Friday, April 15, 2011

"You've talked the talk; now let's see you walk the walk" (Reflections on John 10:31-42)

Today’s gospel shows the seriousness of Jesus’ conflict with the Jewish leaders of his time. As far as they were concerned, Jesus was a trespasser, one who claimed for himself, the space that was reserved for God alone. Jesus’ statement that he and the Father are one is sheer blasphemy which will eventually cost Jesus his life.

And yet, despite their shock at his words, Jesus doesn’t flinch. He speaks the truth. But he does invite them to see that his words aren’t empty words. And so he invites the acid test. He says to them:

“If I do not perform my Father’s works, do not believe me; but if I perform them, even if you do not believe me, believe the works, so that you may realize and understand that the Father is in me and I am in the Father.”

In effect, he was saying: “I do not ask you to accept my words. But I do ask you to accept my deeds.” He tells them that if they do not wish to believe his words, then they should believe him on account of the deeds he has done in his Father’s name.

A word is something about which one can argue; but a deed is something beyond argument. Jesus does not base his claims on what he says, but on what he does. His invitation to the Jews was to base their verdict on him, not on what he said, but on his actions; and that is a test which we his followers ought to be able and willing to meet.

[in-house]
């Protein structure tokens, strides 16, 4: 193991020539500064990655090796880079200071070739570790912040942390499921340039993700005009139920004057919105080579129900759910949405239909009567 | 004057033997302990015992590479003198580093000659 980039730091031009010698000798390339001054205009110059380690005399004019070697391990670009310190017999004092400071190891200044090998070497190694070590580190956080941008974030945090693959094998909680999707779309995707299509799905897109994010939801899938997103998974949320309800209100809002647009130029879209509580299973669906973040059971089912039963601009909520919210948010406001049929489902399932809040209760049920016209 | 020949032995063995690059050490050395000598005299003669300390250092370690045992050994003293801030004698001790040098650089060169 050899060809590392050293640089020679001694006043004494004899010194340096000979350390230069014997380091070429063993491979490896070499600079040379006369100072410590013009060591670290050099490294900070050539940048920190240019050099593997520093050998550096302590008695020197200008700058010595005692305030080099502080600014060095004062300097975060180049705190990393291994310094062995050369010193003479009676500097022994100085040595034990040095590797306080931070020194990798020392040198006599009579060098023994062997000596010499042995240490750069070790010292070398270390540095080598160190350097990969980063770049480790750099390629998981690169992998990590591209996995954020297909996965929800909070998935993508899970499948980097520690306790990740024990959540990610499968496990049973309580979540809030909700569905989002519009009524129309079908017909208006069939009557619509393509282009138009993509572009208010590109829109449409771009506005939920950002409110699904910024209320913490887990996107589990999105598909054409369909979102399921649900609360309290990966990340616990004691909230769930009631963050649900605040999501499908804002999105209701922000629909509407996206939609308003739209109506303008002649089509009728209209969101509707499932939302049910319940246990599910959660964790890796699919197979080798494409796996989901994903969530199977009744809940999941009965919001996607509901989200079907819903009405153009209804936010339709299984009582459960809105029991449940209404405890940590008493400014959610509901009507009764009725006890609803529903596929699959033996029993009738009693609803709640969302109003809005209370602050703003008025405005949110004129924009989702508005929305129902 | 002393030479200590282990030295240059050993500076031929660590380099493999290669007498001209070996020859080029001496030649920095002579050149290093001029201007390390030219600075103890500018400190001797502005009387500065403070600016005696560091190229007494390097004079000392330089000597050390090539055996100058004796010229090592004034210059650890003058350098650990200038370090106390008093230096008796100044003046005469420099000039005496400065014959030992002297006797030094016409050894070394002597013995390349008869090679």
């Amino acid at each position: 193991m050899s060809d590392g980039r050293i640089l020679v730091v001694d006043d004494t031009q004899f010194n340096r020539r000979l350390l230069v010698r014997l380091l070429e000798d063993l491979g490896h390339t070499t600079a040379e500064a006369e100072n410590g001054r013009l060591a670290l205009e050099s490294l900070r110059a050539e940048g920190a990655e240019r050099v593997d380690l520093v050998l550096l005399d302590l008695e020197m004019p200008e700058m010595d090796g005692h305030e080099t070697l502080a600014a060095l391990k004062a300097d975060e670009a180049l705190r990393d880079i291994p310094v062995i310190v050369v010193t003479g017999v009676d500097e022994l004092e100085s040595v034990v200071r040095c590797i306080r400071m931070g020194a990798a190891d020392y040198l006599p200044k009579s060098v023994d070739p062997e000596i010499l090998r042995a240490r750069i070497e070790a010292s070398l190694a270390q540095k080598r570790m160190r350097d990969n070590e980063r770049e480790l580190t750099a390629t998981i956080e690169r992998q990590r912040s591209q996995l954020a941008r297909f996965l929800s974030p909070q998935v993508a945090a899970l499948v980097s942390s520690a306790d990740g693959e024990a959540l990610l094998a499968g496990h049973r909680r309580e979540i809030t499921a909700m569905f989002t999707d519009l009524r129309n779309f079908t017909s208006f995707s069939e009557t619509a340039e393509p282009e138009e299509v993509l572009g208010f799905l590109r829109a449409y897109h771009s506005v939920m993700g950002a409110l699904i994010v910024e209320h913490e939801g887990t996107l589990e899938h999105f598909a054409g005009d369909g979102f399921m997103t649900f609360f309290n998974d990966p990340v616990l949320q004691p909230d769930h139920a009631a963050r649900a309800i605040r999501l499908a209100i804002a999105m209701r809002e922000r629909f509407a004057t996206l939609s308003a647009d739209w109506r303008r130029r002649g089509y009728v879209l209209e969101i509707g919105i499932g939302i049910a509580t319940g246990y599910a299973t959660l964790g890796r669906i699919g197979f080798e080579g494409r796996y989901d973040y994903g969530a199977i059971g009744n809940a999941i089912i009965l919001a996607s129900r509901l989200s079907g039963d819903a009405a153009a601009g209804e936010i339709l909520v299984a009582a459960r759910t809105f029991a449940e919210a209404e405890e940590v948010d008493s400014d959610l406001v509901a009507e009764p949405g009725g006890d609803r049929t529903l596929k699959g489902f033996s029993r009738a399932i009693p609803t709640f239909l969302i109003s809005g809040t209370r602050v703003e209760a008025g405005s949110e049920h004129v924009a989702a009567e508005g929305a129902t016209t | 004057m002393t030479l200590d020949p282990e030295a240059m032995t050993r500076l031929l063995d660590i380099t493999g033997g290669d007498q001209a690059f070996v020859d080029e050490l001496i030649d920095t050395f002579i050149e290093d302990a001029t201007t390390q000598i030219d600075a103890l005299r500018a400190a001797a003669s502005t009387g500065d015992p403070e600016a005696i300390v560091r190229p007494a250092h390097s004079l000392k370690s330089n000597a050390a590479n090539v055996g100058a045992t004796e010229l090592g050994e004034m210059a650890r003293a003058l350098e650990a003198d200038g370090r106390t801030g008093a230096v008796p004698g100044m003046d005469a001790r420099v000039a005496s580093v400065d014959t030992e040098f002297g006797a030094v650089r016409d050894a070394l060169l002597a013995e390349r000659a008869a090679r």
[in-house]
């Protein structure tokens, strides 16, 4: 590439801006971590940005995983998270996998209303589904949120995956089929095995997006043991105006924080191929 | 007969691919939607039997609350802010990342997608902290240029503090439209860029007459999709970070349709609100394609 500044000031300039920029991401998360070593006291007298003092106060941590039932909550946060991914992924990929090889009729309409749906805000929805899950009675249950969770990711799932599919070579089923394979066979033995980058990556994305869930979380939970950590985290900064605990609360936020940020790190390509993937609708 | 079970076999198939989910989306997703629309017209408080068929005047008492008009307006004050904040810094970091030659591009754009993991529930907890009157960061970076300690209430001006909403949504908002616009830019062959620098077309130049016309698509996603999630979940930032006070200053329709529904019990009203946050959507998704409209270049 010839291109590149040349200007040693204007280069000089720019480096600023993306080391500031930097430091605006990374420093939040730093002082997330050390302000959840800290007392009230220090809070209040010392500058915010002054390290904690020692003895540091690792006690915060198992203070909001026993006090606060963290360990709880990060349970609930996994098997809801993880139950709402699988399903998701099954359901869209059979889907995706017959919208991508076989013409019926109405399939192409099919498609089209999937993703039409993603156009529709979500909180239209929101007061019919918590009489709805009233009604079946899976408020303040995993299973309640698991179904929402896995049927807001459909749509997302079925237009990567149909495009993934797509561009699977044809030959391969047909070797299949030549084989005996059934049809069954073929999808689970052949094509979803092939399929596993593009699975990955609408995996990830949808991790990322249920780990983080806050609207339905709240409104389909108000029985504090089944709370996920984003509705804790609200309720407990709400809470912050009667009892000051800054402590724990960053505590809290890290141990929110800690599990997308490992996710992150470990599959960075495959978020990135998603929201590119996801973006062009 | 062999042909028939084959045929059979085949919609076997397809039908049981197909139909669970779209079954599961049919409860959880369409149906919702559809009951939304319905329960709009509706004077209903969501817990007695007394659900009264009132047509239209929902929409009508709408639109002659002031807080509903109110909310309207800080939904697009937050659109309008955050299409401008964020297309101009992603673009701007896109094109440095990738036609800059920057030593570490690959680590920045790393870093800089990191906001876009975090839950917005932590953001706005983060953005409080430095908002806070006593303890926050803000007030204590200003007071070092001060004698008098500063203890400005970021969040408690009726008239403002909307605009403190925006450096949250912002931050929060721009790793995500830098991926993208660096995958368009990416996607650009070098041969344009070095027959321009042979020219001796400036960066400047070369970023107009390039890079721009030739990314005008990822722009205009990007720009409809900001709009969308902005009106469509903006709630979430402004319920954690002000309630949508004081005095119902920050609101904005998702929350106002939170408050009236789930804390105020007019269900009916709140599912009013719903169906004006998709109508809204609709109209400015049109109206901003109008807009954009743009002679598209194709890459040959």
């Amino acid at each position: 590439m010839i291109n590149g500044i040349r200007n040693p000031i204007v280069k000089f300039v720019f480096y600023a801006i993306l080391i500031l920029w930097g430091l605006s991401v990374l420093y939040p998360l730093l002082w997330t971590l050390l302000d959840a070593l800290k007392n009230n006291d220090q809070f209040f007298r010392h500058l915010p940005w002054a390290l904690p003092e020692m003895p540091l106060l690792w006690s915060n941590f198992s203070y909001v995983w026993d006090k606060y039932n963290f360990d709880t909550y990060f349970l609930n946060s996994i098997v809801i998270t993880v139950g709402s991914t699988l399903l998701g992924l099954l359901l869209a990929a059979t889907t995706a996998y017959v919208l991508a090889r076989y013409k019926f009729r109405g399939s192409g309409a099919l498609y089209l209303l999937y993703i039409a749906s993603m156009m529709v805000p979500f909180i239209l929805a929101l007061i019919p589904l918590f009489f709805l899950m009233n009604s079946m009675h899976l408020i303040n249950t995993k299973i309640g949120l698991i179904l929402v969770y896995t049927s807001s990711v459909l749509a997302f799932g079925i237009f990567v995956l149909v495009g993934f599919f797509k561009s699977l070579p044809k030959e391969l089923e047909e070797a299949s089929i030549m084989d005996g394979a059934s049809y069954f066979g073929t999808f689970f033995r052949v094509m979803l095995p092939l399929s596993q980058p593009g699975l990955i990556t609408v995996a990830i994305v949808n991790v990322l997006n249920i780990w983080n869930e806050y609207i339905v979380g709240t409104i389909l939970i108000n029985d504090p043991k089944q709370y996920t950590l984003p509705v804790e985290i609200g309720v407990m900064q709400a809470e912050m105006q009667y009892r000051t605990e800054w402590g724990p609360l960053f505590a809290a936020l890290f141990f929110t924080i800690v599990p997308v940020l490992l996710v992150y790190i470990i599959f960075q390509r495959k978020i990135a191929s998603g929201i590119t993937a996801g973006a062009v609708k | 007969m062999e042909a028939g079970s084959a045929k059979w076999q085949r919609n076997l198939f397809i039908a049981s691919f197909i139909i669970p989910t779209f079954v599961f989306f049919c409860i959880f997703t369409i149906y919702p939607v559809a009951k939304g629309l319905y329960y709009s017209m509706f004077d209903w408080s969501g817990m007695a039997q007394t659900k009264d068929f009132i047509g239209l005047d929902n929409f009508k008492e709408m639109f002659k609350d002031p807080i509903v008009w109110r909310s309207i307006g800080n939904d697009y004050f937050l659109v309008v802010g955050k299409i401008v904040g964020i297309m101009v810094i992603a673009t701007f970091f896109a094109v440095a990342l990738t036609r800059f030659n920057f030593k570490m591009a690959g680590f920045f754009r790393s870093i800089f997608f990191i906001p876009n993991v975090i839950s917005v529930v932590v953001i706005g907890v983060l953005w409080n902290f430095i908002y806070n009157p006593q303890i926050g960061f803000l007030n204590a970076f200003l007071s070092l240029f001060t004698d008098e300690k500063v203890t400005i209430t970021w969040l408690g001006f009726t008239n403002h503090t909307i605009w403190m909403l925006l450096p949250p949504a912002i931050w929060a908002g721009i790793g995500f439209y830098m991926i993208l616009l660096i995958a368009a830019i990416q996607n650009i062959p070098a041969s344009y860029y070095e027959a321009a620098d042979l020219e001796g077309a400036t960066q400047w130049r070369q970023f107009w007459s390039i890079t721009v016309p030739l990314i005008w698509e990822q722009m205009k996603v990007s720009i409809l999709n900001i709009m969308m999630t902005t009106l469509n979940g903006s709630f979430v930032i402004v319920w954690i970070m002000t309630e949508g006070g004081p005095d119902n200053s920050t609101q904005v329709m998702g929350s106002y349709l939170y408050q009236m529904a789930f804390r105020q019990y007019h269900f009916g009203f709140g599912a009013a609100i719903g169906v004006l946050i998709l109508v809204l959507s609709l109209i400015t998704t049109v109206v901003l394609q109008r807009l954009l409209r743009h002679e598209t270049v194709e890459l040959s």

As it was for Jesus, so must it be for us. As he tells us in another part of the bible: “Let all people see your good deeds, so that in seeing them, they may give glory to your Father in heaven”. We sometimes hear it said: “You've talked the talk; now let’s see you walk the walk”.

Eight hundred years ago, a wealthy young man went around gathering friends around himself and preaching to people about poverty, humility, and absolute abandonment and trust in God’s providence. He began giving away his clothes and possessions to the poor. His wealthy father, furious at his seeming disregard for property, challenged him before the bishop to be true to his words.

The young man proceeded to take off all his clothes and handed them over to his father—his ultimate act of living concretely and genuinely, the poverty, humility, and absolute trust in Divine Providence which he had preached. That young man of course was Francis of Assisi.

When many years later, he was ordained a deacon, he chose not to be ordained a priest in fidelity to the commitment to total humility that he had made to God and to himself many years before. Francis knew how to “talk”, but he knew how to put flesh and blood to that “talk”. He “walked the walk”. His actions bore witness to the genuineness of his words.

Words are easy; too often they also come cheap. Concrete acts to back up one's words are the true measure of a man. In the Christian life as well, concrete deeds of goodness are the only authentic measure of genuine faith. Everything else is secondary.

"The Kingdom of Heaven is a condition of the heart." (Friedrich Nietzsche)